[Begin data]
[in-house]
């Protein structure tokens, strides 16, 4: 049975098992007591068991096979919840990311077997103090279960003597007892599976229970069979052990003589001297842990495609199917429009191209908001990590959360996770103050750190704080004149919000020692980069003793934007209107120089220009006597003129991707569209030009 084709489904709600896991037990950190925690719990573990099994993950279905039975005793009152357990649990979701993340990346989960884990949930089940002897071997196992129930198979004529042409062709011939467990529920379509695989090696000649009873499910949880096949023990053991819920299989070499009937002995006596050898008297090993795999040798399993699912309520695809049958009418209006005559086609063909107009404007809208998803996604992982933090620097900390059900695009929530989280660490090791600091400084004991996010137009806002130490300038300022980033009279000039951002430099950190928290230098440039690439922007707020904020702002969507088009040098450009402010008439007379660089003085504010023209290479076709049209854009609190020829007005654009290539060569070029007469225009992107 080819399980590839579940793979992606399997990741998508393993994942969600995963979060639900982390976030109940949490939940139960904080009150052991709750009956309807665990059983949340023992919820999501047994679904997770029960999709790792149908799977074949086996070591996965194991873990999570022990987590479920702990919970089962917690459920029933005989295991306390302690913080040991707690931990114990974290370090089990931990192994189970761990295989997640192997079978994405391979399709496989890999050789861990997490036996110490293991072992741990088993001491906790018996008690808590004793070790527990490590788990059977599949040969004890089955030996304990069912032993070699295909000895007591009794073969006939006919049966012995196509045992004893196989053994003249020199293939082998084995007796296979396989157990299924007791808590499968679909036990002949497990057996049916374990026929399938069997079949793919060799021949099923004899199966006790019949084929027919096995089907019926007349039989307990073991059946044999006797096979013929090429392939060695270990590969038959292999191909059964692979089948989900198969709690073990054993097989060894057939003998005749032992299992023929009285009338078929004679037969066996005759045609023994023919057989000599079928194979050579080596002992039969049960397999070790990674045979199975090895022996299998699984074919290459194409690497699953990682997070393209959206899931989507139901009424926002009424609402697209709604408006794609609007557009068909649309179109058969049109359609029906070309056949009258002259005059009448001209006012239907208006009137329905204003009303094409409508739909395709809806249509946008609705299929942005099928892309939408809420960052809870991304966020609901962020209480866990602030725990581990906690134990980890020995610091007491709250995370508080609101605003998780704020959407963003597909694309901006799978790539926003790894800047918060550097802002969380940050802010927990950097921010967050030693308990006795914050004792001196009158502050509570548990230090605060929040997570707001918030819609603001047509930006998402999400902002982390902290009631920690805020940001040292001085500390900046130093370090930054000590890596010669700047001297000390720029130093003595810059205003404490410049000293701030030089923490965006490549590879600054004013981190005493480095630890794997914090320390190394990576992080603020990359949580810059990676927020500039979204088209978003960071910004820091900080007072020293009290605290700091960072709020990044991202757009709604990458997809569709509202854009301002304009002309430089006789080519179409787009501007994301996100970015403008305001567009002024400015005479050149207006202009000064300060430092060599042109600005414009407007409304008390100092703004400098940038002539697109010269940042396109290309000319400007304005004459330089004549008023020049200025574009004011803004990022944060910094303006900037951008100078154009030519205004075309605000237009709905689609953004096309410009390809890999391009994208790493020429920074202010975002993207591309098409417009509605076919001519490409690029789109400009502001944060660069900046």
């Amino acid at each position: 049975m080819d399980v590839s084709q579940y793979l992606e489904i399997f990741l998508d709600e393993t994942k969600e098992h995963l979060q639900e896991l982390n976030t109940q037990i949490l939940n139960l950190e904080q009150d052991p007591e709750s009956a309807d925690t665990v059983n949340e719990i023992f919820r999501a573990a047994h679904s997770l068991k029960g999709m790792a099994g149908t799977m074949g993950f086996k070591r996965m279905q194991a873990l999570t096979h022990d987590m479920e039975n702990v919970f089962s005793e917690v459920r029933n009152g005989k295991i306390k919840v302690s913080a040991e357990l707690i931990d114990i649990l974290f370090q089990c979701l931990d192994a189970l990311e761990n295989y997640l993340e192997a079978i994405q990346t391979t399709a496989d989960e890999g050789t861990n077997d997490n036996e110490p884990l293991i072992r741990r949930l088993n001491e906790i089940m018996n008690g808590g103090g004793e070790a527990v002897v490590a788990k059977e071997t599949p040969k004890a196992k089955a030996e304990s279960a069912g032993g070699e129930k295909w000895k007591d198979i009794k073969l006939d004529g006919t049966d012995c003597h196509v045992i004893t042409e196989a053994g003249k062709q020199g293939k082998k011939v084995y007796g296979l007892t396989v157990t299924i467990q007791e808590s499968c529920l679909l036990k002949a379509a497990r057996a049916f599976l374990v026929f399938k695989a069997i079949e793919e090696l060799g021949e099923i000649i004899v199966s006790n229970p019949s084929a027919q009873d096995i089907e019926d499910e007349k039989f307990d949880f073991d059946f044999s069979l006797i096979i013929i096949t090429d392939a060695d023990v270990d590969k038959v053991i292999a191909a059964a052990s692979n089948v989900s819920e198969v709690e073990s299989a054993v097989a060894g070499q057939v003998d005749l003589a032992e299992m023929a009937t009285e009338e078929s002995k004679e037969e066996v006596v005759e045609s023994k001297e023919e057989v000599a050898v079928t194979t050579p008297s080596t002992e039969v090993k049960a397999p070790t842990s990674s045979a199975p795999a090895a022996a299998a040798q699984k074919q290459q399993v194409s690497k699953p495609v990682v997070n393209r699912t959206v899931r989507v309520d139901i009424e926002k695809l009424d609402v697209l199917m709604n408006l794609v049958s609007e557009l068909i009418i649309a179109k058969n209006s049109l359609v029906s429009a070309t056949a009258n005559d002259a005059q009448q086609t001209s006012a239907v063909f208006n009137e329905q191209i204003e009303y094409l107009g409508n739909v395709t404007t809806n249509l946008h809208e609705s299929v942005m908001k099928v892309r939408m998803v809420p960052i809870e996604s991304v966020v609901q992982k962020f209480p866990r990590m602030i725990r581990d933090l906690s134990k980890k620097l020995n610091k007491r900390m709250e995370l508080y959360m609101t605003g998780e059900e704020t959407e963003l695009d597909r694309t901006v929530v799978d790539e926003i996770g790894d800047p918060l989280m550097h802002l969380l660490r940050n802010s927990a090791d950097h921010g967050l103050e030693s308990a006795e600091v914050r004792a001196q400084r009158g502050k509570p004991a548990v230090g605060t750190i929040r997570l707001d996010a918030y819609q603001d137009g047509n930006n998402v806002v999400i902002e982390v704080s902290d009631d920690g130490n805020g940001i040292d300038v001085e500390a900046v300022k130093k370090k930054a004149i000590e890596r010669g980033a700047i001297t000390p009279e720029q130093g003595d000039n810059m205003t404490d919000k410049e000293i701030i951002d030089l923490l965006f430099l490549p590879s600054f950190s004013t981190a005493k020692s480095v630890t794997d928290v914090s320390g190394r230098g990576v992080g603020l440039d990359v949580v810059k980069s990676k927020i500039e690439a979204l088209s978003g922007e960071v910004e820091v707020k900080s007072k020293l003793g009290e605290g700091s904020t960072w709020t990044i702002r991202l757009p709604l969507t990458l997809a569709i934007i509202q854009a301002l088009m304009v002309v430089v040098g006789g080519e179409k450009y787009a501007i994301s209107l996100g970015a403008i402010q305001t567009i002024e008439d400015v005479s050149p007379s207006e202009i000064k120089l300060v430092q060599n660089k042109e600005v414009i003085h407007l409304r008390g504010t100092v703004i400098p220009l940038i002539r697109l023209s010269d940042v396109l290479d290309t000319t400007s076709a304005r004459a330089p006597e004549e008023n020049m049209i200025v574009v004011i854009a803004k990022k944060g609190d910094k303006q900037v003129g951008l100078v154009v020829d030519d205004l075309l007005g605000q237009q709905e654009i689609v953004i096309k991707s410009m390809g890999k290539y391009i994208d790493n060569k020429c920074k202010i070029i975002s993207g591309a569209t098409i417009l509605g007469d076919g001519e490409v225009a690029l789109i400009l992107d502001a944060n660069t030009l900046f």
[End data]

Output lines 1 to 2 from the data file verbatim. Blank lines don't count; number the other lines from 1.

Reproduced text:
[in-house]
């Protein structure tokens, strides 16, 4: 049975098992007591068991096979919840990311077997103090279960003597007892599976229970069979052990003589001297842990495609199917429009191209908001990590959360996770103050750190704080004149919000020692980069003793934007209107120089220009006597003129991707569209030009 084709489904709600896991037990950190925690719990573990099994993950279905039975005793009152357990649990979701993340990346989960884990949930089940002897071997196992129930198979004529042409062709011939467990529920379509695989090696000649009873499910949880096949023990053991819920299989070499009937002995006596050898008297090993795999040798399993699912309520695809049958009418209006005559086609063909107009404007809208998803996604992982933090620097900390059900695009929530989280660490090791600091400084004991996010137009806002130490300038300022980033009279000039951002430099950190928290230098440039690439922007707020904020702002969507088009040098450009402010008439007379660089003085504010023209290479076709049209854009609190020829007005654009290539060569070029007469225009992107 080819399980590839579940793979992606399997990741998508393993994942969600995963979060639900982390976030109940949490939940139960904080009150052991709750009956309807665990059983949340023992919820999501047994679904997770029960999709790792149908799977074949086996070591996965194991873990999570022990987590479920702990919970089962917690459920029933005989295991306390302690913080040991707690931990114990974290370090089990931990192994189970761990295989997640192997079978994405391979399709496989890999050789861990997490036996110490293991072992741990088993001491906790018996008690808590004793070790527990490590788990059977599949040969004890089955030996304990069912032993070699295909000895007591009794073969006939006919049966012995196509045992004893196989053994003249020199293939082998084995007796296979396989157990299924007791808590499968679909036990002949497990057996049916374990026929399938069997079949793919060799021949099923004899199966006790019949084929027919096995089907019926007349039989307990073991059946044999006797096979013929090429392939060695270990590969038959292999191909059964692979089948989900198969709690073990054993097989060894057939003998005749032992299992023929009285009338078929004679037969066996005759045609023994023919057989000599079928194979050579080596002992039969049960397999070790990674045979199975090895022996299998699984074919290459194409690497699953990682997070393209959206899931989507139901009424926002009424609402697209709604408006794609609007557009068909649309179109058969049109359609029906070309056949009258002259005059009448001209006012239907208006009137329905204003009303094409409508739909395709809806249509946008609705299929942005099928892309939408809420960052809870991304966020609901962020209480866990602030725990581990906690134990980890020995610091007491709250995370508080609101605003998780704020959407963003597909694309901006799978790539926003790894800047918060550097802002969380940050802010927990950097921010967050030693308990006795914050004792001196009158502050509570548990230090605060929040997570707001918030819609603001047509930006998402999400902002982390902290009631920690805020940001040292001085500390900046130093370090930054000590890596010669700047001297000390720029130093003595810059205003404490410049000293701030030089923490965006490549590879600054004013981190005493480095630890794997914090320390190394990576992080603020990359949580810059990676927020500039979204088209978003960071910004820091900080007072020293009290605290700091960072709020990044991202757009709604990458997809569709509202854009301002304009002309430089006789080519179409787009501007994301996100970015403008305001567009002024400015005479050149207006202009000064300060430092060599042109600005414009407007409304008390100092703004400098940038002539697109010269940042396109290309000319400007304005004459330089004549008023020049200025574009004011803004990022944060910094303006900037951008100078154009030519205004075309605000237009709905689609953004096309410009390809890999391009994208790493020429920074202010975002993207591309098409417009509605076919001519490409690029789109400009502001944060660069900046």